We're oh so Small


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Jul 14, 2007
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#1

Exposure: 0.01 sec (1/100)
Aperture: f/8
Focal Length: 18 mm
ISO Speed: 200
Exposure Bias: -4/3 EV

Found a new spot for the Singapore skyline - from the Marina Barrage. Took this just after the sun disappeared behind the skyscrapers in 18mm to show and emphasis the vastness of the sky above. We;re indeed so small in comparison, even the tallest building is no match to nature. The cloud formation was surprisingly interesting; and I'm glad I did not miss out on that. I've had a few shots moments before this, with the sun peering in between the buildings, but the sky wasnt showing the different shades of colour, just gold.

Has there been anything I might have missed out for this shot?
 

PyeeL

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#2
Colours are good and effective.
I feel you have achieved what you expected out of the photograph - 'to show and emphasis the vastness of the sky above'. Yes, our tallest buildings really pale in comparison.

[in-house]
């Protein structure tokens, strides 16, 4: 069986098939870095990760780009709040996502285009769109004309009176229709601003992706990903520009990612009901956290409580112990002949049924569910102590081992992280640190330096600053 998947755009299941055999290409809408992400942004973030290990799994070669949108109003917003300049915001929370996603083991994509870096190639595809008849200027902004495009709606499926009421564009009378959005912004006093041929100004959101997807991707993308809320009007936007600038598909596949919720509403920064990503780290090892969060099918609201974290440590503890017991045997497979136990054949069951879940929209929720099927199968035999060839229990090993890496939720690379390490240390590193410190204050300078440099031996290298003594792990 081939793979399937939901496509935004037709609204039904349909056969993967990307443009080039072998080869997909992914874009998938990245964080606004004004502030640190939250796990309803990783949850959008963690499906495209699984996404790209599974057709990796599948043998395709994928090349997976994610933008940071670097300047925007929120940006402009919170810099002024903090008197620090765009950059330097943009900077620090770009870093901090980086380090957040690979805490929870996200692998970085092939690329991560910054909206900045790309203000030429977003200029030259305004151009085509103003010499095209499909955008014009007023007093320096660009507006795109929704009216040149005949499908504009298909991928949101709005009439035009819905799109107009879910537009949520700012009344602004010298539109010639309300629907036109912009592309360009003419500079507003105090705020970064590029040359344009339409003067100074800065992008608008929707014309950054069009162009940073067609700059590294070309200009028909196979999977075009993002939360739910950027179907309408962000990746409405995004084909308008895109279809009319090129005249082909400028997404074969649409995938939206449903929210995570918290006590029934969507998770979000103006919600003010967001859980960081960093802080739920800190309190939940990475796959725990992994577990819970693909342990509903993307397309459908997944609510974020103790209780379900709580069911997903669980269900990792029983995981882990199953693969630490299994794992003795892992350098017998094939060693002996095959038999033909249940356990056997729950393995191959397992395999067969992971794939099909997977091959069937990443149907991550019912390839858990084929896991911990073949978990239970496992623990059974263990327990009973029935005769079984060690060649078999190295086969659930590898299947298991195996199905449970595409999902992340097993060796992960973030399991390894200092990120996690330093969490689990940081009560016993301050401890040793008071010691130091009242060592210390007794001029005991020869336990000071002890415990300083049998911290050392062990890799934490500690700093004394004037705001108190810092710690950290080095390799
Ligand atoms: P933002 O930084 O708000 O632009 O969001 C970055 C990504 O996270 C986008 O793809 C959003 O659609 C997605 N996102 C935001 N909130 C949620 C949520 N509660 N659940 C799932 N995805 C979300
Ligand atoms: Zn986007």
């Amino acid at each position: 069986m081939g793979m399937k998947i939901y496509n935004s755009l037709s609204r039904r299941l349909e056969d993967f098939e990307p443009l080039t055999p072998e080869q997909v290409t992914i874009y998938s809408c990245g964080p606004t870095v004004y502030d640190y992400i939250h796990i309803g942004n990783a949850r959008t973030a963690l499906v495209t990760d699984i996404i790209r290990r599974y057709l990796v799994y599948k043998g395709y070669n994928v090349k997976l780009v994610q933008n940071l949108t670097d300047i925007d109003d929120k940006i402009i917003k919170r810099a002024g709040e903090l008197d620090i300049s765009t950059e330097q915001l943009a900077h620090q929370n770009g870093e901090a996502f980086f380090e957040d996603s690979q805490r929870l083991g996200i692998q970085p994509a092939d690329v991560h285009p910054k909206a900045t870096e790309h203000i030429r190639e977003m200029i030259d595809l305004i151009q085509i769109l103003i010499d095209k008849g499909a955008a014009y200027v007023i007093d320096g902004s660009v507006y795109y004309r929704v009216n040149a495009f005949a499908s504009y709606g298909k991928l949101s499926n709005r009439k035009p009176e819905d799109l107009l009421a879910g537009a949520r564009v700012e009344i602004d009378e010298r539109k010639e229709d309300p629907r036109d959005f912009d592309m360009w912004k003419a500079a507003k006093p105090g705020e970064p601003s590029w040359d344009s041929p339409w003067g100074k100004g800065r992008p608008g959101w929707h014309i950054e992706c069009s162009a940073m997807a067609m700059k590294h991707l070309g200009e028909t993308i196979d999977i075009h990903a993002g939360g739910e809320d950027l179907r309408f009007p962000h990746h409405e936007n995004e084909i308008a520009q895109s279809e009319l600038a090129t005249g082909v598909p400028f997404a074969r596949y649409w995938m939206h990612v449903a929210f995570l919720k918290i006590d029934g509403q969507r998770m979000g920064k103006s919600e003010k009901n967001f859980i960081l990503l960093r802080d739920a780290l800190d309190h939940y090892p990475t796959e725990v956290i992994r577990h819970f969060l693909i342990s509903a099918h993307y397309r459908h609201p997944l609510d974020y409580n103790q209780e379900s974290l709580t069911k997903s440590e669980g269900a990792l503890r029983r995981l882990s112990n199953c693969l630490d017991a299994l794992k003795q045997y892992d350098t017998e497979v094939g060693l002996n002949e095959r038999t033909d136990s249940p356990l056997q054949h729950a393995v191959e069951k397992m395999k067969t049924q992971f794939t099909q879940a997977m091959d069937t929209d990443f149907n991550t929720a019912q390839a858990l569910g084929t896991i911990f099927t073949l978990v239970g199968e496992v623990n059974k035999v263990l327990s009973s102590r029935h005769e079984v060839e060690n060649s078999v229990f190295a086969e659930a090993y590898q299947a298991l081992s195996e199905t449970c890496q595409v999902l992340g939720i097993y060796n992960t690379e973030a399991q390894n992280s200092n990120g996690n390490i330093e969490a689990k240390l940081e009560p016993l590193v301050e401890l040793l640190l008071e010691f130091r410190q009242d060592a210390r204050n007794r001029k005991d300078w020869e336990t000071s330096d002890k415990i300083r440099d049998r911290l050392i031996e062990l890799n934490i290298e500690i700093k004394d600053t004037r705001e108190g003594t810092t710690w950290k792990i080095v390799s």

Oh, did I mention, nice clouds too.
 

Headshotzx

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#4
Good shot, easy to understand message (as with the title) and good execution. The only problem I spot is that the posted photo is too small. 900x600 would be better.

Cheers,
Zexun
 

Jul 14, 2007
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Colours are good and effective.
I feel you have achieved what you expected out of the photograph - 'to show and emphasis the vastness of the sky above'. Yes, our tallest buildings really pale in comparison.
Oh, did I mention, nice clouds too.